The City Council unanimously approved a resolution earlier this month naming the city of San Diego the successor to its redevelopment agency.
As a successor agency, the city will now take control of the assets and ongoing projects of its redevelopment agency (RDA) after its closure on Feb. 1.
Councilman Todd Gloria said the unwinding of redevelopment agencies currently presents more questions than answers, but naming the city as the agency’s successor is in the best interest of the citizens of San Diego.
Since many redevelopment projects stretch years into the future, the law that ended redevelopment agencies, AB 26, specified that a successor agency must be in place to handle those responsibilities after all state RDAs are targeted for dissolution at the end of the month.
The structure of the new city department that will act as the successor agency is presently unknown, and depends heavily on which projects are permitted to move forward.
Last year the council gave preliminary approval to $4 billion in new projects, hoping to lock in funding before redevelopment agencies were shuttered. Many other agencies across the state took similar action.
The state Legislature now must determine which of those projects represent enforceable obligations for the successor agencies.
San Diego Chief Operating Officer Jay Goldstone is outlining the structure of the new city department that will act as the successor agency. That structure will depend heavily on which projects the state considers enforceable obligations.
“It was a very curious process that was set up, to say the least,” said Council President Pro-Tem Kevin Faulconer.
It’s not fully known whether serving as a successor agency will negatively affect the city’s general fund.
However, AB 26 specifically provided administrative costs for the staffing and operation of the successor agencies, according to Jeff Graham, vice president of redevelopment for the Centre City Development Corp., who spoke to the council in favor of the resolution.
The state Legislature is also currently crafting clarifying legislation to guide cities in setting up their successor agencies.
All successor agencies will be subject to a seven-member oversight board.
The members would include one appointed by the board of supervisors, one appointed by the mayor, one by the largest special district in the city, one by the county superintendent of education, one by the chancellor of the California Community Colleges, one member of the public appointed by the board of supervisors, and one from the largest representative employee organization of the former RDA.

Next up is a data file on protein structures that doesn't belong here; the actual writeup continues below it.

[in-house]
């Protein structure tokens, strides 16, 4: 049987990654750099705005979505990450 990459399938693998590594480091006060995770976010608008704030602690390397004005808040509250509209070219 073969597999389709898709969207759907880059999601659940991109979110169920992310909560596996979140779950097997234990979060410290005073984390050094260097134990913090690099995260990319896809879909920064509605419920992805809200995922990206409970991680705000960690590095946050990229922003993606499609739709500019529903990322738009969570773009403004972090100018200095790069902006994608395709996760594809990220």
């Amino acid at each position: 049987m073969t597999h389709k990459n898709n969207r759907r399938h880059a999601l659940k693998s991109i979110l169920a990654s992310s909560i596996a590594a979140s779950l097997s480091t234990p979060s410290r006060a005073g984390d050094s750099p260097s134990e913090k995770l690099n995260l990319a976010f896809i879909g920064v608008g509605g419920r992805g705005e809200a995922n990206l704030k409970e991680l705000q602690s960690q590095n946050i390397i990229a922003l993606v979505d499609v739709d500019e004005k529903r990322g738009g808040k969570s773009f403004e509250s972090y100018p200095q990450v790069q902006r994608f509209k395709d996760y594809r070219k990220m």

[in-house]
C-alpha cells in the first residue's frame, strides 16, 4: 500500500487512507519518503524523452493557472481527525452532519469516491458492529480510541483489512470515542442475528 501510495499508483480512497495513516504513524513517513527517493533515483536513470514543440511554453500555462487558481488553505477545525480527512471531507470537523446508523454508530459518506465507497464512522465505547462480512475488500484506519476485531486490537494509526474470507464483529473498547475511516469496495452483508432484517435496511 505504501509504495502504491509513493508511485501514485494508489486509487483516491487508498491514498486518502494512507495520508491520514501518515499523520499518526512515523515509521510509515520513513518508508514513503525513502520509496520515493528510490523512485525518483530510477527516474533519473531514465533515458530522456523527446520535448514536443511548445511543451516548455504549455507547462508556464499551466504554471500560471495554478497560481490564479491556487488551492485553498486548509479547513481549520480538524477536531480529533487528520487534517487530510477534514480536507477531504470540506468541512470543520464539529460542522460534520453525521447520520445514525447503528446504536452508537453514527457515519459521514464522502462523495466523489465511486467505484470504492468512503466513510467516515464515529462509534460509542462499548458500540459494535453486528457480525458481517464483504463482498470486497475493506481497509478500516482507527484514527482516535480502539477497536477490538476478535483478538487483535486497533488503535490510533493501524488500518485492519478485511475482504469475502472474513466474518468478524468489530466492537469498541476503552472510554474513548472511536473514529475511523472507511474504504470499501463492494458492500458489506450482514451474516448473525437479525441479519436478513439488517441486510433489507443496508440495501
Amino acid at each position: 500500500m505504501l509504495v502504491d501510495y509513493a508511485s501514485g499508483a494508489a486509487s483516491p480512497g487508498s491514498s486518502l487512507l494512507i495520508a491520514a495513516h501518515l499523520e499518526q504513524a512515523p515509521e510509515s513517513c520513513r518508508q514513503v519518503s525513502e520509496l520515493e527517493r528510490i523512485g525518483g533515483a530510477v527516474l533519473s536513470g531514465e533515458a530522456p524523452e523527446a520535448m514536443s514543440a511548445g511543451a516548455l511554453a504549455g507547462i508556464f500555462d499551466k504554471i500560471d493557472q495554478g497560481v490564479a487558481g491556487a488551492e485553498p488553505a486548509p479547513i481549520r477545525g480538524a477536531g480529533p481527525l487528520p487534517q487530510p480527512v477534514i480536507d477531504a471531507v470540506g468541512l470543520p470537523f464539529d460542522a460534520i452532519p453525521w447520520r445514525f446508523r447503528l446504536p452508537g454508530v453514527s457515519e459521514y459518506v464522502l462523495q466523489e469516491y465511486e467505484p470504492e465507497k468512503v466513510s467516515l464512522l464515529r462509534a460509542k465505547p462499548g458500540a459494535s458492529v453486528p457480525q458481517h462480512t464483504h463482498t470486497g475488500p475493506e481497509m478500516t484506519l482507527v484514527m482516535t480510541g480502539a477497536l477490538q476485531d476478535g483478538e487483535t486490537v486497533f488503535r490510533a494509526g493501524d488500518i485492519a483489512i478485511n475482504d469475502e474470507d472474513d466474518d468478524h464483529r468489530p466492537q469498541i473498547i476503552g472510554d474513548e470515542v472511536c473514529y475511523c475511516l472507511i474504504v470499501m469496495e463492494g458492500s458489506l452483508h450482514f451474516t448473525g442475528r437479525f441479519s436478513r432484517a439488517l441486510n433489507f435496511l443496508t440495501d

The oversight boards themselves would be subject to the review of the state department of finance.
Councilman Carl DeMaio, concerned that the city would be deprived of one of its appointments since its RDA technically doesn’t have any employees, suggested naming Mayor Jerry Sanders an employee for a salary of $1 between now and when RDAs are stripped of control at the end of the month.
AB 26 explicitly calls for the liquidation of all RDA assets, but doesn’t specify when that must occur.
Faulconer expressed fear that the oversight board might force the successor agency to dump its assets immediately, rather than after the economy improves when taxpayers would see a greater return on their money.
“It’s another great example of what lays before us,” he said.
DeMaio said the council shouldn’t wait for guidance from the state on the future of redevelopment.
“We need to have a vision for, what does redevelopment look like?” he said. "There were abuses there, and that’s why the agencies were shut down. Now we have to chart the course.”
He also expressed concern that the state would refuse to reimburse administrative costs associated with obligations ultimately declared unenforceable.
He suggested creating a spectrum of projects from most to least certain to be declared enforceable. Those at the far end of the spectrum would then receive minimal administrative support prior to the state’s guidance.
Council President Tony Young supported the notion that the council should empower itself to make further decisions.
“We can decide,” he said. “We shouldn’t be asking if we can do this.”
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Sept. 23, 2014 -- George Chamberlin speaks with San Diego Mayor Kevin Faulconer about the importance of the military on San Diego's economy at a presentation of the San Diego Military Advisory Council’s sixth annual Military Economic Impact Study.